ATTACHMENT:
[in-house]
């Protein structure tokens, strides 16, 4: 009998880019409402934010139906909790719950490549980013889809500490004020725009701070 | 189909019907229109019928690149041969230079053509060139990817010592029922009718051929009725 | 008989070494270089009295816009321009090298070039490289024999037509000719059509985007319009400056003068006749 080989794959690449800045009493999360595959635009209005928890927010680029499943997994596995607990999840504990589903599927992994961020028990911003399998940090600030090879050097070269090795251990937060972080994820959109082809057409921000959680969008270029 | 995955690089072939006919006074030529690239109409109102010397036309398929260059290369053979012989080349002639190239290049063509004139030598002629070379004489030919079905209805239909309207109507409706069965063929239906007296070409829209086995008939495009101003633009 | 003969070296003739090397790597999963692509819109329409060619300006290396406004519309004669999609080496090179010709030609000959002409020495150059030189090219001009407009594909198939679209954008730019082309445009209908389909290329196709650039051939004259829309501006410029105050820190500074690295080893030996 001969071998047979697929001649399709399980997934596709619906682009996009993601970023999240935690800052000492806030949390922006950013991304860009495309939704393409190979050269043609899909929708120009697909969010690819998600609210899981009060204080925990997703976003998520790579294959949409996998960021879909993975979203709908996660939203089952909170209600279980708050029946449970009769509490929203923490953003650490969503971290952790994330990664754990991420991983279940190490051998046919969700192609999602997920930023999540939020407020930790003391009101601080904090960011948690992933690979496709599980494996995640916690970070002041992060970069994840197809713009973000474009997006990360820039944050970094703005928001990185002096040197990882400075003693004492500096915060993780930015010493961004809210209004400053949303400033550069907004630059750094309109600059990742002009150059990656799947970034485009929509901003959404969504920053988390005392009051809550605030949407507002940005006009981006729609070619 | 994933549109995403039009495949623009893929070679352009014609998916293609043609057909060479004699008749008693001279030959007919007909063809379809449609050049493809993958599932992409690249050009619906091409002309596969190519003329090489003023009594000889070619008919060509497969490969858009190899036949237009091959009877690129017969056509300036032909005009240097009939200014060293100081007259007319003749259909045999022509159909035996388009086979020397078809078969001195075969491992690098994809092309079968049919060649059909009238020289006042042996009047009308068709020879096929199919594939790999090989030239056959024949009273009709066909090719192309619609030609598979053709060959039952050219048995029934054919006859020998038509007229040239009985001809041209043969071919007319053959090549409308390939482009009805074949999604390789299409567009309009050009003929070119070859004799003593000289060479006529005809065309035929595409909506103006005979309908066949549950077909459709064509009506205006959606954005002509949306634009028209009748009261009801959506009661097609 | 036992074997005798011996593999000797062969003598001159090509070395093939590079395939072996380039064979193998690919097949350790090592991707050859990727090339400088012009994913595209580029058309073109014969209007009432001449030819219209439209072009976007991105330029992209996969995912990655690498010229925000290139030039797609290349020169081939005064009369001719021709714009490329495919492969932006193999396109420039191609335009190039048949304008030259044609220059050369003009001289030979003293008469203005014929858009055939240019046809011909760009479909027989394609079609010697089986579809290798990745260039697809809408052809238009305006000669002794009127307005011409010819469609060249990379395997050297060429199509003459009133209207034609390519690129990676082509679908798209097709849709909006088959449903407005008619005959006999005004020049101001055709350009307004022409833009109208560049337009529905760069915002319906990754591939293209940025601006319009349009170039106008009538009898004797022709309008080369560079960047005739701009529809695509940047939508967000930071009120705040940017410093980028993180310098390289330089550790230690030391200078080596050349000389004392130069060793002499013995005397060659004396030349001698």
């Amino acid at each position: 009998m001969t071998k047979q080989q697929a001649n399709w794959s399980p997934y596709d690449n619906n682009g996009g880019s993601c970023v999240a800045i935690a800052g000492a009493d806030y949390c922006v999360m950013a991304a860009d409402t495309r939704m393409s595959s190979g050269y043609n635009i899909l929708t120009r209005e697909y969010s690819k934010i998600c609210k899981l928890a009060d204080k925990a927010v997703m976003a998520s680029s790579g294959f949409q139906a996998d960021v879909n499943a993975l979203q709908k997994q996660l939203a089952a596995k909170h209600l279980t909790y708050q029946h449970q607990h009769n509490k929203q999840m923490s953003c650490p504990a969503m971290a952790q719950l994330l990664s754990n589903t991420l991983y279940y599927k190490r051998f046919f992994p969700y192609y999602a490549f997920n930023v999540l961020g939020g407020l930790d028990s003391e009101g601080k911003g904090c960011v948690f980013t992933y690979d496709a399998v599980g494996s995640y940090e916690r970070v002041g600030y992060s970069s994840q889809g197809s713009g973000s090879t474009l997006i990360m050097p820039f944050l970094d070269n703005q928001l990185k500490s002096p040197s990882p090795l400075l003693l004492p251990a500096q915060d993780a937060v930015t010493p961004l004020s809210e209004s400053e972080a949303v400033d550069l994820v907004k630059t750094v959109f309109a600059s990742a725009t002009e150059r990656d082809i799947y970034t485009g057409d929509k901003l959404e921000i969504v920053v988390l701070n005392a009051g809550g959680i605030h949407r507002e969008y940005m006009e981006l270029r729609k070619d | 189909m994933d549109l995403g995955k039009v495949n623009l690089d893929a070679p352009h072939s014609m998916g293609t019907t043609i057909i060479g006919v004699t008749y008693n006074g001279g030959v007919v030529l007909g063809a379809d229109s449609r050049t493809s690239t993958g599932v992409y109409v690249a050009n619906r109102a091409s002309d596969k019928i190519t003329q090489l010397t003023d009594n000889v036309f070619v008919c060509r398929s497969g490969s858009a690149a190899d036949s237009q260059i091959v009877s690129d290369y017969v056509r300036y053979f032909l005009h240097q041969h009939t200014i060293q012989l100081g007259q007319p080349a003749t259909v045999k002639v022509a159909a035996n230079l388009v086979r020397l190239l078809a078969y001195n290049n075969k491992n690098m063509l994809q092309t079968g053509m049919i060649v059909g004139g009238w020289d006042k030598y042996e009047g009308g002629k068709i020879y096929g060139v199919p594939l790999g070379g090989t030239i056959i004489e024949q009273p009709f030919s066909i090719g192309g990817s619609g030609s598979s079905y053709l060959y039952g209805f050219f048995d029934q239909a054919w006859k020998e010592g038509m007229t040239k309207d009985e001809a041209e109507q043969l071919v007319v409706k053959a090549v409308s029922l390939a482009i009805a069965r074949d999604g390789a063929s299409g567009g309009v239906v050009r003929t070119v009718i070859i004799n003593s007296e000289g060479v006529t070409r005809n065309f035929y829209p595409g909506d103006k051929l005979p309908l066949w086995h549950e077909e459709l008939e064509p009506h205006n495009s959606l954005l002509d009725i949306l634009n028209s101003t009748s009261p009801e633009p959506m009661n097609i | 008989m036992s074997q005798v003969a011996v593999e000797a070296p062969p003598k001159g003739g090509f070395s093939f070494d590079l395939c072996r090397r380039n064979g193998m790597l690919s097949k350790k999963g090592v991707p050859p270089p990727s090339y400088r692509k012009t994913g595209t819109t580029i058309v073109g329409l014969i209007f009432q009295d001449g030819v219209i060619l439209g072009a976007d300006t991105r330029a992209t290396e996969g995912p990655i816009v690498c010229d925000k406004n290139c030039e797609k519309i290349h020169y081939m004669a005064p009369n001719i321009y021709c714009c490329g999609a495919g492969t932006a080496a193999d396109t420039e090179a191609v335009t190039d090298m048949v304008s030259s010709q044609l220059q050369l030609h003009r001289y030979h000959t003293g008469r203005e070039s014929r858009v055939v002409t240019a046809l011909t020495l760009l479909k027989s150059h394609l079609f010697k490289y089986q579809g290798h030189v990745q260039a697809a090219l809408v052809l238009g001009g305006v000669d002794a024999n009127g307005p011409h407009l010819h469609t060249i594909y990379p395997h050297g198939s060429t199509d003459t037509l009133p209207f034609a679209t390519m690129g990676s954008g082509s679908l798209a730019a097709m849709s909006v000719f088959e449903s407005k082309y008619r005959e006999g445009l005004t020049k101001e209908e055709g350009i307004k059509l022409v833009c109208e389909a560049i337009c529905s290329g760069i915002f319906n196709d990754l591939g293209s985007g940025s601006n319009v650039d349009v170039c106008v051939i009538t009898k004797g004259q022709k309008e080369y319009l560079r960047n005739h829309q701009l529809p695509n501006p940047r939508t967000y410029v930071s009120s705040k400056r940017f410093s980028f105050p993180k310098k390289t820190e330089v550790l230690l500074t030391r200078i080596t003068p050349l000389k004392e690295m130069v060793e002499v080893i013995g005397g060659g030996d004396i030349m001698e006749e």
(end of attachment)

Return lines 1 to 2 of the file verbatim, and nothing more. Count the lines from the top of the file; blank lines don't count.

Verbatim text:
[in-house]
């Protein structure tokens, strides 16, 4: 009998880019409402934010139906909790719950490549980013889809500490004020725009701070 | 189909019907229109019928690149041969230079053509060139990817010592029922009718051929009725 | 008989070494270089009295816009321009090298070039490289024999037509000719059509985007319009400056003068006749 080989794959690449800045009493999360595959635009209005928890927010680029499943997994596995607990999840504990589903599927992994961020028990911003399998940090600030090879050097070269090795251990937060972080994820959109082809057409921000959680969008270029 | 995955690089072939006919006074030529690239109409109102010397036309398929260059290369053979012989080349002639190239290049063509004139030598002629070379004489030919079905209805239909309207109507409706069965063929239906007296070409829209086995008939495009101003633009 | 003969070296003739090397790597999963692509819109329409060619300006290396406004519309004669999609080496090179010709030609000959002409020495150059030189090219001009407009594909198939679209954008730019082309445009209908389909290329196709650039051939004259829309501006410029105050820190500074690295080893030996 001969071998047979697929001649399709399980997934596709619906682009996009993601970023999240935690800052000492806030949390922006950013991304860009495309939704393409190979050269043609899909929708120009697909969010690819998600609210899981009060204080925990997703976003998520790579294959949409996998960021879909993975979203709908996660939203089952909170209600279980708050029946449970009769509490929203923490953003650490969503971290952790994330990664754990991420991983279940190490051998046919969700192609999602997920930023999540939020407020930790003391009101601080904090960011948690992933690979496709599980494996995640916690970070002041992060970069994840197809713009973000474009997006990360820039944050970094703005928001990185002096040197990882400075003693004492500096915060993780930015010493961004809210209004400053949303400033550069907004630059750094309109600059990742002009150059990656799947970034485009929509901003959404969504920053988390005392009051809550605030949407507002940005006009981006729609070619 | 994933549109995403039009495949623009893929070679352009014609998916293609043609057909060479004699008749008693001279030959007919007909063809379809449609050049493809993958599932992409690249050009619906091409002309596969190519003329090489003023009594000889070619008919060509497969490969858009190899036949237009091959009877690129017969056509300036032909005009240097009939200014060293100081007259007319003749259909045999022509159909035996388009086979020397078809078969001195075969491992690098994809092309079968049919060649059909009238020289006042042996009047009308068709020879096929199919594939790999090989030239056959024949009273009709066909090719192309619609030609598979053709060959039952050219048995029934054919006859020998038509007229040239009985001809041209043969071919007319053959090549409308390939482009009805074949999604390789299409567009309009050009003929070119070859004799003593000289060479006529005809065309035929595409909506103006005979309908066949549950077909459709064509009506205006959606954005002509949306634009028209009748009261009801959506009661097609 | 036992074997005798011996593999000797062969003598001159090509070395093939590079395939072996380039064979193998690919097949350790090592991707050859990727090339400088012009994913595209580029058309073109014969209007009432001449030819219209439209072009976007991105330029992209996969995912990655690498010229925000290139030039797609290349020169081939005064009369001719021709714009490329495919492969932006193999396109420039191609335009190039048949304008030259044609220059050369003009001289030979003293008469203005014929858009055939240019046809011909760009479909027989394609079609010697089986579809290798990745260039697809809408052809238009305006000669002794009127307005011409010819469609060249990379395997050297060429199509003459009133209207034609390519690129990676082509679908798209097709849709909006088959449903407005008619005959006999005004020049101001055709350009307004022409833009109208560049337009529905760069915002319906990754591939293209940025601006319009349009170039106008009538009898004797022709309008080369560079960047005739701009529809695509940047939508967000930071009120705040940017410093980028993180310098390289330089550790230690030391200078080596050349000389004392130069060793002499013995005397060659004396030349001698």